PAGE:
Only a touch smaller than yesterday

Posted by: on January 31st, 2015

Hello Friends,

Swell has dropped a fair amount from yesterday’s peak intensity, but it’s not exactly tiny. If you’re a beginner or even a tentative intermediate, sit and watch for half an hour before committing. The direction (SE) and average period (10sec) haven’t changed much, but average height at sea is closer to 2-3 m than yesterday’s 3-5 m. The Bureau still has a caution for large and powerful surf conditions though.

The Narrabeen stretch was just one long line shutting down, so with that off the table, crowd pressure will be up elsewhere. Dee Why point had a healthy population at first light and there were even a few hardy types looking for something catchable in the beach break. Set wave faces were in the chest to a touch overhead range, but it would surprise me if there weren’t still the odd double-overhead bomb in the mix this morning.

Wind was light offshore for the early risers. It’s going to be SW again, but not as strong as yesterday, so again, that should be a good thing for many spots.

Tide was high at 0645 and will be back to low at 1330.

Swell should continue its gradual fade over the next 24 hours, but it’s not looking like droppimg back into the tiny range for awhile yet. The real problem is that were due to go back into another extended period of southerly wind conditions. It’s set to swing south this afternoon and then stay that way through to the middle of the week at least. Tomorrow morning could be okay though because it should be only light for the early session. Mind you, that high tide will introduce its own complications.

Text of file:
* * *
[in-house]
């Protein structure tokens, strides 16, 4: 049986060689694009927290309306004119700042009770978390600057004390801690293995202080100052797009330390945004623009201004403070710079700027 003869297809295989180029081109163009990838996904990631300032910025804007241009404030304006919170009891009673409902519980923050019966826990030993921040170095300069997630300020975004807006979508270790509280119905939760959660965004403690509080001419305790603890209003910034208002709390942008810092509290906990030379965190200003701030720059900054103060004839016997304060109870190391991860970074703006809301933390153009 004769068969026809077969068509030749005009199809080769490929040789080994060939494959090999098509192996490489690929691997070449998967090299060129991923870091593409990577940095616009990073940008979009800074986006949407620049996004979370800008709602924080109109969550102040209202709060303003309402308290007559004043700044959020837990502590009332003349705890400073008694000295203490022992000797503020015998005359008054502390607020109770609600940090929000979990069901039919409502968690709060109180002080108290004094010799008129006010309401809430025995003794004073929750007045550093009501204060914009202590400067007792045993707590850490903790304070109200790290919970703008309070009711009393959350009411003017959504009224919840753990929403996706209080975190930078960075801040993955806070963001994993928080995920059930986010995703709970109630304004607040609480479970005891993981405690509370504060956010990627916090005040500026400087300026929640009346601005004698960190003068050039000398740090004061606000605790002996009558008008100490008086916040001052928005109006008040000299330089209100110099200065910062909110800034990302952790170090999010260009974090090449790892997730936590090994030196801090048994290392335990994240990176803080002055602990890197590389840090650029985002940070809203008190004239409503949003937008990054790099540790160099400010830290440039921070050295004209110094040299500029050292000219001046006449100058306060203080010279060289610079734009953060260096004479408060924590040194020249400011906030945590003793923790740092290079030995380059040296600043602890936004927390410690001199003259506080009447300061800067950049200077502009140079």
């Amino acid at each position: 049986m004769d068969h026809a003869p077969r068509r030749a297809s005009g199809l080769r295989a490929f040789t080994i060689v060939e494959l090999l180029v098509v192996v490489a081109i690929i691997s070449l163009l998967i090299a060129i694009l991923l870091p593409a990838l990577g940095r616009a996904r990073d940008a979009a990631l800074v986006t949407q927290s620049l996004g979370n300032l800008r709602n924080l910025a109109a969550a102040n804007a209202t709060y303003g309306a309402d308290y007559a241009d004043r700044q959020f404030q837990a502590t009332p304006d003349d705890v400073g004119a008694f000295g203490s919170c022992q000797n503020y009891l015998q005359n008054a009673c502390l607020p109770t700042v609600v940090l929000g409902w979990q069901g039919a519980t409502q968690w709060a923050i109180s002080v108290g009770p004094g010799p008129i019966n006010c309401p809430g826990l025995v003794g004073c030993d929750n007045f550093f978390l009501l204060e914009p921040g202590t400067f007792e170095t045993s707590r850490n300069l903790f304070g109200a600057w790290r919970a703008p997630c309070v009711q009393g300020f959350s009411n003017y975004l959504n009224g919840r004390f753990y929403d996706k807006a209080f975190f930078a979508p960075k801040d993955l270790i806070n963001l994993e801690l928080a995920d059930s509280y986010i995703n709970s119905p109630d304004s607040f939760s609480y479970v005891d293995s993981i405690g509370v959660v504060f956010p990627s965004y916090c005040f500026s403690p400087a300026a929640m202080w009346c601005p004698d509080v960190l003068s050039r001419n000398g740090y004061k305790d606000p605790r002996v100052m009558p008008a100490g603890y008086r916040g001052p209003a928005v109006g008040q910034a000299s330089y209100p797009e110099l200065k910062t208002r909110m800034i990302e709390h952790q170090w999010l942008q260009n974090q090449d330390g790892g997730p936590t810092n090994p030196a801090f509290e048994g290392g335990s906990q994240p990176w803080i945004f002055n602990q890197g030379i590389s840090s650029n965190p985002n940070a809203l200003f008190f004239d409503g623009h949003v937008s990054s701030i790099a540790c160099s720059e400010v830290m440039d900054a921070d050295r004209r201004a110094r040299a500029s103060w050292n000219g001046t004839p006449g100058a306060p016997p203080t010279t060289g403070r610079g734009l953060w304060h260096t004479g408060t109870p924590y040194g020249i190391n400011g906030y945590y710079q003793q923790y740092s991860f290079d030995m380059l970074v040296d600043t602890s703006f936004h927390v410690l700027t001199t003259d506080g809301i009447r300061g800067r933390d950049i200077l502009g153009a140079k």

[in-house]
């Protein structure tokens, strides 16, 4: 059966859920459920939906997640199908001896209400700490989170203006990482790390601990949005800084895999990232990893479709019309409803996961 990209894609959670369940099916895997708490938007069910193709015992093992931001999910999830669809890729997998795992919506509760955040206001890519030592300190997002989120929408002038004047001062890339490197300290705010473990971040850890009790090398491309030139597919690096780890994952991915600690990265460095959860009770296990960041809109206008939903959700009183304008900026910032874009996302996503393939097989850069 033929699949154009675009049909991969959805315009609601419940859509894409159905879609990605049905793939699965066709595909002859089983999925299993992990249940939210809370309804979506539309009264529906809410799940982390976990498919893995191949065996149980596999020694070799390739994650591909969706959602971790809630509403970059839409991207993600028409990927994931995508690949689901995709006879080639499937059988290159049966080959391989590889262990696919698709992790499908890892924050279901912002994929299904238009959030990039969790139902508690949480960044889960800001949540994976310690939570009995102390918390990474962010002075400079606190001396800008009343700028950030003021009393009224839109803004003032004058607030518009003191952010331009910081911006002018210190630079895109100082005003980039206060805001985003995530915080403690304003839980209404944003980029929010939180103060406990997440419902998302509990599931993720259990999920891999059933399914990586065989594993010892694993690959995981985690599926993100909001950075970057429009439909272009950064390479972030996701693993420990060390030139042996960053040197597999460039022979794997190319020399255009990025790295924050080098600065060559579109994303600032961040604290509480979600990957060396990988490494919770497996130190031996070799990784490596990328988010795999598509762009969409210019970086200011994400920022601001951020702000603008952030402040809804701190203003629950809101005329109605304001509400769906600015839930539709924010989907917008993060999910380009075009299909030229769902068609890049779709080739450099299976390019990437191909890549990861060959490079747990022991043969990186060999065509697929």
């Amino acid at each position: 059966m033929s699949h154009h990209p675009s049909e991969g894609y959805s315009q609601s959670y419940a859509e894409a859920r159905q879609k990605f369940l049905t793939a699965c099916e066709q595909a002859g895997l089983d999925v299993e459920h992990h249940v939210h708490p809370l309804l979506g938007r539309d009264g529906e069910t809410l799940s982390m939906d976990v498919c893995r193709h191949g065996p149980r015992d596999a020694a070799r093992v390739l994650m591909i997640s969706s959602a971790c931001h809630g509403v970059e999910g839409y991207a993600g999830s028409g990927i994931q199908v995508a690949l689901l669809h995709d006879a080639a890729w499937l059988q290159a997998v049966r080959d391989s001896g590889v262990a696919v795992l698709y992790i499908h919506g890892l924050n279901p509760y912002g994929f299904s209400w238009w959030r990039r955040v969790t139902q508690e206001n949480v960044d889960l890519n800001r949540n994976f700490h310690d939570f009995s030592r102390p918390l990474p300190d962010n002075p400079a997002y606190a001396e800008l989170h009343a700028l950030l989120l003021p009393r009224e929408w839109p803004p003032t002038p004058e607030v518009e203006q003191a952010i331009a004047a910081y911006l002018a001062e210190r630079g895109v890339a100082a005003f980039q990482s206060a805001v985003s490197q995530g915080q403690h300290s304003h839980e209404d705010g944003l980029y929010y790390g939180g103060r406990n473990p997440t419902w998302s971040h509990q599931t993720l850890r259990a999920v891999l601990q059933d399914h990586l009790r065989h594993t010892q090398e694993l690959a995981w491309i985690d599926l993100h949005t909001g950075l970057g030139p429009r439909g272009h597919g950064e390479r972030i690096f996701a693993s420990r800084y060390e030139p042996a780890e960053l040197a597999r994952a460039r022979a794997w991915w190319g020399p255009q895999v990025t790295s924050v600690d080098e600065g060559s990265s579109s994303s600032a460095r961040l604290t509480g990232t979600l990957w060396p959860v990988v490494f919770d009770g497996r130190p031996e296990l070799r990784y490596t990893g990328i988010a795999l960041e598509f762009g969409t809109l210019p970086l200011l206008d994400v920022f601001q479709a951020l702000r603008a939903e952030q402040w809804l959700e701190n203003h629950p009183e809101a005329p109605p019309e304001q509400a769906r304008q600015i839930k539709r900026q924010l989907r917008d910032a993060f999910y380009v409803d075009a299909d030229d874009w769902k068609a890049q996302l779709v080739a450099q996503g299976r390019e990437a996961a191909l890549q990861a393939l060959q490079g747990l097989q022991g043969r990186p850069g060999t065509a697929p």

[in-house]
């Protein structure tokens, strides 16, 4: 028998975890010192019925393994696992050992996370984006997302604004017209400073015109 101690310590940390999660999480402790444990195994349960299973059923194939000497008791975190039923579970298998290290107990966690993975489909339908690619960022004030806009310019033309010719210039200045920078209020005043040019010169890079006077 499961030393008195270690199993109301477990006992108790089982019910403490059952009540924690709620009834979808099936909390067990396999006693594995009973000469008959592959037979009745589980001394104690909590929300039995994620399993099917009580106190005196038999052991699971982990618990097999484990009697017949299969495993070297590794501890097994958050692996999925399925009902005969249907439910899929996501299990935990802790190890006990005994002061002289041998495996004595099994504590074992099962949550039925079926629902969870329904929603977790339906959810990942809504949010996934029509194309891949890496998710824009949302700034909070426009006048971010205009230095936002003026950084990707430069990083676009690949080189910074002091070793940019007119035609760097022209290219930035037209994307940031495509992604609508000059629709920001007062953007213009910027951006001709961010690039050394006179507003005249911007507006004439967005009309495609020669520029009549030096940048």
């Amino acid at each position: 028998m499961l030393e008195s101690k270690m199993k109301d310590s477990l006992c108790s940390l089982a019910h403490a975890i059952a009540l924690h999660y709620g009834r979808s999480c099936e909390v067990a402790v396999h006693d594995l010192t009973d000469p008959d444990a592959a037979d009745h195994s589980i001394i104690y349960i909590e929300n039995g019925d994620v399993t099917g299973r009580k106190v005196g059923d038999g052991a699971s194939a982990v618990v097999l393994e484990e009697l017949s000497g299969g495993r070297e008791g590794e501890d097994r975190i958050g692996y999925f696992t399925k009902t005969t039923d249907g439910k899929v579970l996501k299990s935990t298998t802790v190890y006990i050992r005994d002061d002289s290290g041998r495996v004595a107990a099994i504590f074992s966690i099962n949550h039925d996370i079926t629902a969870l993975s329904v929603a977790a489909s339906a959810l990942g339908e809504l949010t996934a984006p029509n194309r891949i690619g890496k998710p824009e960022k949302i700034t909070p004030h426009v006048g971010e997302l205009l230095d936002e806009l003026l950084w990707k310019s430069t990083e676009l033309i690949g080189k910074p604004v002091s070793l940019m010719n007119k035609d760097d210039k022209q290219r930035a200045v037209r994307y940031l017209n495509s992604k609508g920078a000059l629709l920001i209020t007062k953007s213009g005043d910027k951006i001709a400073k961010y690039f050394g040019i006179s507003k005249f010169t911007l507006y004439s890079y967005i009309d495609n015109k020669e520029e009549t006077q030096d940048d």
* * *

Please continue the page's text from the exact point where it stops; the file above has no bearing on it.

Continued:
I’m planning to get out and about with the camera, so if you see me, wave hello! Have a great day and know your limits.


Collaroy-Narrabeen not happening

dy beach wave

DY beachy looks like good exercise at 0645

dy point surf

Crowded early

dy point surfing

The odd bomb still in the mix

Weather Situation
A low centred to the east of Bass Strait is the dominant weather system in the region, directing a generally southerly airstream along the New South Wales coast. This low will remain slow-moving today as a high passes to its south, maintaining large swells and vigorous winds, especially in southern waters. Later tonight and on Sunday the low is expected to weaken and move away to the east, with a new high south of the Bight building a ridge along the New South Wales coast.
Forecast for Saturday until midnight
Southwesterly 10 to 15 knots, reaching up to 20 knots offshore in the morning. Winds turning southerly in the early afternoon.
1.5 to 2 metres, decreasing to 1 to 1.5 metres during the morning.
Southerly 2 to 3 metres.
Mostly sunny. 20% chance of a shower.
Large and powerful surf conditions are expected to be hazardous for coastal activities such as crossing bars by boat and rock fishing.
Sunday 1 February
Southerly about 10 knots increasing to 10 to 15 knots in the middle of the day.
Below 1 metre.
Southerly 2 to 2.5 metres.
Partly cloudy. 40% chance of showers.
Monday 2 February
Southerly 15 to 20 knots.
1 to 1.5 metres.
Southerly 1.5 to 2 metres.
Partly cloudy. 60% chance of showers.

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